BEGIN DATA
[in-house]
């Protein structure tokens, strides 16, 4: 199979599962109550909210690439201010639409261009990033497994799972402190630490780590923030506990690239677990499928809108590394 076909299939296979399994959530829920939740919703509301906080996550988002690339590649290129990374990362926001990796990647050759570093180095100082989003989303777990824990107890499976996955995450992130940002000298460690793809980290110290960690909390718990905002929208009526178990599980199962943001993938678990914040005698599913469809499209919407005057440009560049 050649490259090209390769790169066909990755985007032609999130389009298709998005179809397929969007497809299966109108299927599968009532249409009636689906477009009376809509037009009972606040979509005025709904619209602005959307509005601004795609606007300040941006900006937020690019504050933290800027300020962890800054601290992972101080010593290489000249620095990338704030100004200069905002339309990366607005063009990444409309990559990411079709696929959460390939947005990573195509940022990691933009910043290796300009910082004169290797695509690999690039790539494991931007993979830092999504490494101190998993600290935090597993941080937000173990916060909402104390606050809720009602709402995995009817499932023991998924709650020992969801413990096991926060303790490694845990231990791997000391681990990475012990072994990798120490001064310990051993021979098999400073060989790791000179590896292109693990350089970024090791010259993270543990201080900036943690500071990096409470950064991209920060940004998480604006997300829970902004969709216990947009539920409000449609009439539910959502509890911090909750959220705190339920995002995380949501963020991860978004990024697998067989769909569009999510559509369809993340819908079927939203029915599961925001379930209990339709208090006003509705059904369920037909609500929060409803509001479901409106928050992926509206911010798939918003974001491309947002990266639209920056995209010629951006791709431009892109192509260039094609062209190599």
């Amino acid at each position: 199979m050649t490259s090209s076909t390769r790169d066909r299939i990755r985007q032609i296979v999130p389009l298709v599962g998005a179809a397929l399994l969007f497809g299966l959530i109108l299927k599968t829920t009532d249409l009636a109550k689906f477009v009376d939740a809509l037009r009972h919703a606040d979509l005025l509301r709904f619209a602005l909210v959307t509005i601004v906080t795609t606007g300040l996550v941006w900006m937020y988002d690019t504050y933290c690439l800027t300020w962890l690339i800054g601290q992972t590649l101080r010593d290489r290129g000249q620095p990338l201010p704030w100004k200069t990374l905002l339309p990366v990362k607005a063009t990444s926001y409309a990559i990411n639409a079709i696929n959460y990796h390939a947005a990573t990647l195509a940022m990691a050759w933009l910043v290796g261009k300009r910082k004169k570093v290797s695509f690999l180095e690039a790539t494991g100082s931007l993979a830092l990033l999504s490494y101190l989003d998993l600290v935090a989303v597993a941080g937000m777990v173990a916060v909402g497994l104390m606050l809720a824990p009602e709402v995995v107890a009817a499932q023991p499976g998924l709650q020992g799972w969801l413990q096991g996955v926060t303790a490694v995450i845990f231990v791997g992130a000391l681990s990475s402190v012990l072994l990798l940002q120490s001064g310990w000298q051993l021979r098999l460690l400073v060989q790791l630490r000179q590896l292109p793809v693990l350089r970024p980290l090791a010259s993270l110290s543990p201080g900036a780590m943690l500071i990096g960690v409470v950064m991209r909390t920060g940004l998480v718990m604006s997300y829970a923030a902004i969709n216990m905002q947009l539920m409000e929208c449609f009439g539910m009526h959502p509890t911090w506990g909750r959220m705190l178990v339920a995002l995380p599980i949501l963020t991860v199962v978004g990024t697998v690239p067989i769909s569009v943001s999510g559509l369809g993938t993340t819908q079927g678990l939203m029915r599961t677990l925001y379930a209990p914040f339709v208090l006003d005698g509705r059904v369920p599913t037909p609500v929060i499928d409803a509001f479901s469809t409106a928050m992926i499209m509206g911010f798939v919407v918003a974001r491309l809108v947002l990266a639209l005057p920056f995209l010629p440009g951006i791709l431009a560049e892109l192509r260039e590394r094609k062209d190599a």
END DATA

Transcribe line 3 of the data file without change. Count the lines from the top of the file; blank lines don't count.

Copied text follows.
């Amino acid at each position: 199979m050649t490259s090209s076909t390769r790169d066909r299939i990755r985007q032609i296979v999130p389009l298709v599962g998005a179809a397929l399994l969007f497809g299966l959530i109108l299927k599968t829920t009532d249409l009636a109550k689906f477009v009376d939740a809509l037009r009972h919703a606040d979509l005025l509301r709904f619209a602005l909210v959307t509005i601004v906080t795609t606007g300040l996550v941006w900006m937020y988002d690019t504050y933290c690439l800027t300020w962890l690339i800054g601290q992972t590649l101080r010593d290489r290129g000249q620095p990338l201010p704030w100004k200069t990374l905002l339309p990366v990362k607005a063009t990444s926001y409309a990559i990411n639409a079709i696929n959460y990796h390939a947005a990573t990647l195509a940022m990691a050759w933009l910043v290796g261009k300009r910082k004169k570093v290797s695509f690999l180095e690039a790539t494991g100082s931007l993979a830092l990033l999504s490494y101190l989003d998993l600290v935090a989303v597993a941080g937000m777990v173990a916060v909402g497994l104390m606050l809720a824990p009602e709402v995995v107890a009817a499932q023991p499976g998924l709650q020992g799972w969801l413990q096991g996955v926060t303790a490694v995450i845990f231990v791997g992130a000391l681990s990475s402190v012990l072994l990798l940002q120490s001064g310990w000298q051993l021979r098999l460690l400073v060989q790791l630490r000179q590896l292109p793809v693990l350089r970024p980290l090791a010259s993270l110290s543990p201080g900036a780590m943690l500071i990096g960690v409470v950064m991209r909390t920060g940004l998480v718990m604006s997300y829970a923030a902004i969709n216990m905002q947009l539920m409000e929208c449609f009439g539910m009526h959502p509890t911090w506990g909750r959220m705190l178990v339920a995002l995380p599980i949501l963020t991860v199962v978004g990024t697998v690239p067989i769909s569009v943001s999510g559509l369809g993938t993340t819908q079927g678990l939203m029915r599961t677990l925001y379930a209990p914040f339709v208090l006003d005698g509705r059904v369920p599913t037909p609500v929060i499928d409803a509001f479901s469809t409106a928050m992926i499209m509206g911010f798939v919407v918003a974001r491309l809108v947002l990266a639209l005057p920056f995209l010629p440009g951006i791709l431009a560049e892109l192509r260039e590394r094609k062209d190599a």